Zakat payment extends to individuals who possess gold and silver jewellery or other precious metals. These items are considered part of one’s wealth and are subject to Zakat calculation. Muslims who own such assets should evaluate their total value accurately and pay Zakat accordingly.

Those With Zakatable Wealth

Zakat is compulsory for individuals whose total wealth, including cash, investments, business assets, and possessions, exceeds the Nisab threshold. It is essential to calculate the value of this Zakatable wealth accurately and fulfil the obligation of Zakat accordingly. By doing so, Muslims support charitable causes, uplift the needy, and strengthen the bonds of the Muslim Ummah.

Zakat, as one of the pillars of Islam, plays a vital role in the lives of Muslims worldwide. It is an obligation that must be fulfilled by adult Muslims who possess the necessary wealth. By paying Zakat, individuals purify their wealth, support charitable endeavours, and contribute to the welfare of the community. Understanding the categories of people for whom Zakat is compulsory allows Muslims to adhere to the teachings of Islam, foster social justice, and embrace the spirit of charity and compassion.


The Impact of Zakat

Zakat, one of the fundamental pillars of Islam, serves as a powerful mechanism for poverty alleviation and social welfare. Paying Zakat is not only a religious obligation but also a means to bring about positive change in the lives of the less fortunate. It is a form of charity that holds great significance in Muslim countries and communities worldwide.

Islamic scholars and financial analysts emphasise the impact of Zakat as a vital tool for wealth redistribution and addressing socioeconomic disparities. By calculating Zakat based on the value of one’s personal wealth, including gold, silver, jewellery, and other precious metals, individuals contribute a specific portion to help those in need. This Zakat charity is aimed at eradicating poverty and ensuring the basic necessities of life for the less privileged.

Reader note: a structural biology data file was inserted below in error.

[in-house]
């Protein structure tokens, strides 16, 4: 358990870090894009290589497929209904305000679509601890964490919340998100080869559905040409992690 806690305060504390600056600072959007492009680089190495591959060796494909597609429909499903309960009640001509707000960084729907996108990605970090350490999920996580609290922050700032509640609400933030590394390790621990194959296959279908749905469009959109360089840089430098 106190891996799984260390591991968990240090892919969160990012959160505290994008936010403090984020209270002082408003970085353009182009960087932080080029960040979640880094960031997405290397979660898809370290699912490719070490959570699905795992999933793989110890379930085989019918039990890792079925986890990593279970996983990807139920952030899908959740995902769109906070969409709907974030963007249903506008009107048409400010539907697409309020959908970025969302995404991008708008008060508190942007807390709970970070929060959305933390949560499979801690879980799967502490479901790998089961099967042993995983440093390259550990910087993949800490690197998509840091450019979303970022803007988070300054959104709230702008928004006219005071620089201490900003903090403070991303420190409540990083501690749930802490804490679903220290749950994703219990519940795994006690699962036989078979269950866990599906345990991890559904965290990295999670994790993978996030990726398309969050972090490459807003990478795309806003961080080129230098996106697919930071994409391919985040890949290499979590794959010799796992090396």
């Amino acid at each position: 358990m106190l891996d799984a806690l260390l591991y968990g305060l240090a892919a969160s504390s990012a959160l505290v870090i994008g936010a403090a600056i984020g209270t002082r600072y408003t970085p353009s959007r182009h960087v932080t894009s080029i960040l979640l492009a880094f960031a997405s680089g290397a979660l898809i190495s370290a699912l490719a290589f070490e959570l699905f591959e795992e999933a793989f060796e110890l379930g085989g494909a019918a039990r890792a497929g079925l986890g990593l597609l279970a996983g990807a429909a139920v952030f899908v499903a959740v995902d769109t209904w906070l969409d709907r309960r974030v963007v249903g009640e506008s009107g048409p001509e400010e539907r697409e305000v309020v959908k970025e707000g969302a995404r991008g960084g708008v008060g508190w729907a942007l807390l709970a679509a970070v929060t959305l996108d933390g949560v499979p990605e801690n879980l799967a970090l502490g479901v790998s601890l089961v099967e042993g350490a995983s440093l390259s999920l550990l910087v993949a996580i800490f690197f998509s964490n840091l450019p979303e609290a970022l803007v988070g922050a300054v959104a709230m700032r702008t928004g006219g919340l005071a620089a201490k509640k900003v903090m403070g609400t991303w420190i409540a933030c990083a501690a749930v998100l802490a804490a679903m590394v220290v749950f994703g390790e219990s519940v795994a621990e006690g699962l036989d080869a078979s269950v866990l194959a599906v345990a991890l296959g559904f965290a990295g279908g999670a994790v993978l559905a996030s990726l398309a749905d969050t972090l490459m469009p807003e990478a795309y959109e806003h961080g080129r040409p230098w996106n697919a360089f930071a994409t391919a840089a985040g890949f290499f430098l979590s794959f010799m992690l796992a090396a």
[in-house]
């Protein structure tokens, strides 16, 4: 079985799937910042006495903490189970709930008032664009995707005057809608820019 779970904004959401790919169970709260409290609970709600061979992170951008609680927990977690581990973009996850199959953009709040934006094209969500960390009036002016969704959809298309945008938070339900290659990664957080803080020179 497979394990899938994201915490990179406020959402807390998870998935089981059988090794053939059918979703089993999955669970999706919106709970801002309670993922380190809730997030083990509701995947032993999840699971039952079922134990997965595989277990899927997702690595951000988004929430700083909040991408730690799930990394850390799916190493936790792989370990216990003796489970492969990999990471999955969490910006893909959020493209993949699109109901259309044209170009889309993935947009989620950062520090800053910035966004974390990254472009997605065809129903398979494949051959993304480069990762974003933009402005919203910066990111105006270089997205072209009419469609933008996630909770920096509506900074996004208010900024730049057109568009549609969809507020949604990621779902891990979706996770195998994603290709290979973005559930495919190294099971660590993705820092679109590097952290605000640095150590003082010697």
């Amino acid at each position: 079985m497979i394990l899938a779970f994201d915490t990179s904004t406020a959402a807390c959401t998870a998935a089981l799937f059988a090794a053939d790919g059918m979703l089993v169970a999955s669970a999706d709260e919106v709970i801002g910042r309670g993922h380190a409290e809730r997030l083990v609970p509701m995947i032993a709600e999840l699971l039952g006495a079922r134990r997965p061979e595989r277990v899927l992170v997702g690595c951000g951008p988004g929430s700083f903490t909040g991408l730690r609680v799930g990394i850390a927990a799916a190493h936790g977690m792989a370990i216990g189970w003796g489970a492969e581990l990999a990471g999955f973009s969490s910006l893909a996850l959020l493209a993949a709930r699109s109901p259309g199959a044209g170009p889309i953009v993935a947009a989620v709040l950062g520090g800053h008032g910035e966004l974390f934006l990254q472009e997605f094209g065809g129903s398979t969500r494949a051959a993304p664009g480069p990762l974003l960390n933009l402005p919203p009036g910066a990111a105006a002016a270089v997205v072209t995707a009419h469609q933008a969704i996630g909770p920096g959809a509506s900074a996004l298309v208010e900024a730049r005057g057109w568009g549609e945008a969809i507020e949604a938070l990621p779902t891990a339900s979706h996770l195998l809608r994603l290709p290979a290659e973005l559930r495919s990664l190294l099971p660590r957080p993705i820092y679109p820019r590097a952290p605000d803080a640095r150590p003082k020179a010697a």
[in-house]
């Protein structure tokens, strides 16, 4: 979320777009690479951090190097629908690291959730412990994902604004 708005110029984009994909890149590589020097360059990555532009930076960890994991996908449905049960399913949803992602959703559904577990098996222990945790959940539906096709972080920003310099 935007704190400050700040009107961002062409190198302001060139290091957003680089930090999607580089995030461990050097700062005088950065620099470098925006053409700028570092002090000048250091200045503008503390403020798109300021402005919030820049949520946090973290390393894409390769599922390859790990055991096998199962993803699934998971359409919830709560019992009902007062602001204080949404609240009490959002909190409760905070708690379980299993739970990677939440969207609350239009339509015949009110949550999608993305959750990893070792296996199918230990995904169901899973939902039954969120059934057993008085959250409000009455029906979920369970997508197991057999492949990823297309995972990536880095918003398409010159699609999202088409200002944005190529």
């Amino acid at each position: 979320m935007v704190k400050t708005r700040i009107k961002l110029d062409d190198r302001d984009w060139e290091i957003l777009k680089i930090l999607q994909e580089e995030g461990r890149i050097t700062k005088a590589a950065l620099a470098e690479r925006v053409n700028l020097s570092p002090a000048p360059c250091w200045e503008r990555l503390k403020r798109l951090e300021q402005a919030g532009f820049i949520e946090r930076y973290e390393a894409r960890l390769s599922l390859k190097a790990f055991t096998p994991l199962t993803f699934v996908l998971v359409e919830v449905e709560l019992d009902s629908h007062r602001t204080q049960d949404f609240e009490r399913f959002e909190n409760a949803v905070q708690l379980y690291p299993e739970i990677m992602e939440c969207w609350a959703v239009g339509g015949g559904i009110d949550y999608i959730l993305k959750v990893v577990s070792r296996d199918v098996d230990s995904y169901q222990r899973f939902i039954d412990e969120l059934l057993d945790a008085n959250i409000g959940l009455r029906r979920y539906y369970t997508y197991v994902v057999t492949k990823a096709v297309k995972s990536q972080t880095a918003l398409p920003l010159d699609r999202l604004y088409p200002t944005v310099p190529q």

Zakat, being the third pillar of Islam, works in conjunction with the other four pillars to establish a just and compassionate society. Muslims are required to pay Zakat annually, this helps to combat the societal issue of poverty.

The impact of Zakat donations on poverty alleviation is profound. The donations help individuals and families who lack sufficient financial resources to meet their basic needs. The money collected through Zakat contributions enables them to access food, shelter, healthcare, education, and other essential services that can improve their overall well-being. It serves as a safety net for those facing financial hardships, ensuring that they can lead dignified lives.


The Benefits of Zakat

Another crucial aspect of Zakat is its ability to instil a sense of empathy and social responsibility among Muslims. When individuals pay Zakat they develop a deep understanding of the challenges faced by the poor and gain a greater appreciation for their blessings. This fosters a culture of giving and encourages individuals to engage in voluntary acts of charity beyond their obligatory Zakat payment. Through Zakat, Muslim communities actively work towards uplifting the less fortunate and creating a more equitable society.

Moreover, Zakat acts as a deterrent against the accumulation of wealth in the hands of a few individuals, thus preventing the concentration of resources and addressing income inequality. It promotes a more just distribution of wealth and ensures that everyone has access to the basic necessities required for a decent life.

Zakat holds immense significance in Islam and has a profound impact on poverty alleviation. By paying Zakat, individuals fulfil their religious duty, contribute to the welfare of their communities, and actively work towards creating a just and compassionate society. Through wealth redistribution, community development, and the cultivation of empathy, Zakat plays a major role in uplifting the poor, eradicating poverty, and fostering social well-being. It is a testament to the values of Islam and the spirit of compassion and generosity that lies at the heart of the Muslim faith.